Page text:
Four research projects at the Niels Bohr Institute receive funding from FNU – Niels Bohr Institute - University of Copenhagen

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30 June 2016

Four research projects at the Niels Bohr Institute receive funding from FNU

FNU Grants:

Researchers at the Niels Bohr Institute have received grants totalling more than 13.5 million kroner from the Danish Council for Independent Research | Natural Sciences, FNU under the Ministry of Higher Education and Science.

Niels Obers, professor and Troels Harmark, associate professor in the research group Theoretical Particle Physics and Cosmology at the Niels Bohr Institute has received 6,252,027 kr.

Niels Obers, professor and Troels Harmark, associate professor in the research group Theoretical Particle Physics and Cosmology at the Niels Bohr Institute has received 6,252,027 kroner for the project: Towards a Deeper Understanding of Black Holes with Non-Relativistic Holography.

Black holes are some of the most mysterious objects in the universe. At the centre of large galaxies like the Milky Way are enormous black holes with a dense mass equivalent to millions of stars, while other black holes are somewhat smaller with a mass 3-60 times that of the Sun. Astrophysicists can observe that they are there. It is known that they form when a very large amount of matter is collected in such a small place that time and space ‘collapse’, but no one knows which basic elements they are comprised of.

“Black holes were predicted by Einstein’s general theory of relativity and afterwards came quantum theory, which describes the properties of matter at the atomic level. Using a new method, we will move in the area of conflict between the two theories. While we know from quantum theory that matter is composed of atoms, we do not yet understand what a black hole is composed of and how the macroscopic description of black holes through time, space and gravity can come from a microscopic quantum description. New research suggests that the microscopic description of time, space and gravity lies in the holographic duality between gravity and quantum field theories. A ‘holographic duality’ is having two ways to describe a phenomenon – just like, for example, light can be both a particle and a wave and it could be the key to a breakthrough in a better understanding of black holes,” explain Niels Obers and Troels Harmark.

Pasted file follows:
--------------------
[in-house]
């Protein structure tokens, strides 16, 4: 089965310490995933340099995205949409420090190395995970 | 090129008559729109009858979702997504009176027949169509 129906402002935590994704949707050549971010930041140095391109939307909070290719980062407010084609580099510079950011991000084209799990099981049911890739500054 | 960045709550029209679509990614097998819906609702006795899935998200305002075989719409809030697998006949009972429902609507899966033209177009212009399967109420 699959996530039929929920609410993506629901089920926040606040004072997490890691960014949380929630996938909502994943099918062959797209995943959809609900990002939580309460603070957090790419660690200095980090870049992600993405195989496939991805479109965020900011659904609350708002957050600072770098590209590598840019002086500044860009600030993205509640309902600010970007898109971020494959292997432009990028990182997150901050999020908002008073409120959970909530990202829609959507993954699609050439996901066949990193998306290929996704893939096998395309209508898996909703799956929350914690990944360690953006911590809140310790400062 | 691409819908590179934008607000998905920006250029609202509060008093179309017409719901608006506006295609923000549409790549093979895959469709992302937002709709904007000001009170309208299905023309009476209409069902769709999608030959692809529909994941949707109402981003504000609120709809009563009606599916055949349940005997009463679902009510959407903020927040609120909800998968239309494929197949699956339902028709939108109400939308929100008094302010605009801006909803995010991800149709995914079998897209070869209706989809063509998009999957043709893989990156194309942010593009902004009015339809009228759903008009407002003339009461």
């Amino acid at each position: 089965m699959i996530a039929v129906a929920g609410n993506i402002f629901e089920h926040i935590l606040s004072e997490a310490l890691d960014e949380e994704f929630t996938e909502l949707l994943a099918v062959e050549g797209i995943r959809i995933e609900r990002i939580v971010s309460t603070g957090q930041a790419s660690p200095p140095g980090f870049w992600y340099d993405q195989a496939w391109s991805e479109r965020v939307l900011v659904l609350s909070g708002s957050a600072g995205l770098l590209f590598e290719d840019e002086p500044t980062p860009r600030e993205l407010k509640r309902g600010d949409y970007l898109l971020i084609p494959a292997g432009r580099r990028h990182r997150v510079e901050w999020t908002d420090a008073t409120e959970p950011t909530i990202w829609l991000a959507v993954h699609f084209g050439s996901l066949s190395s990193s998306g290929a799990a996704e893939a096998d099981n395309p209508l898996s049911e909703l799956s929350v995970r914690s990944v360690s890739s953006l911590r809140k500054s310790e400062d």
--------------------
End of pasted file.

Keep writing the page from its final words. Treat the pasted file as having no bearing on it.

Black holes are extreme objects that cannot just be studied, because they are so compact and have such tremendous gravity that nothing can escape from them. However, gravitational waves that were created when two black holes collided were recently observed. And a bit like at CERN, where they smash particles together with great force in order to study what is inside, researchers can us the collisions of black holes to study what is inside the black holes.

The grant from FNU is for 4 years and will mean hiring 3-4 new postdocs as well as a number of workshops, conferences and seminars. 

Brian Møller Andersen, associate professor in the research group, Condensed Matter Theory has received a grant of 2,583,481 kr.

Brian Møller Andersen, associate professor in the research group, Condensed Matter Theory has received a grant of 2,583,481 kr. for the project: Engineering Intrinsic Topological Superconducting Phases.

Solids can be in several different states, for example a metallic phase or an insulating phase.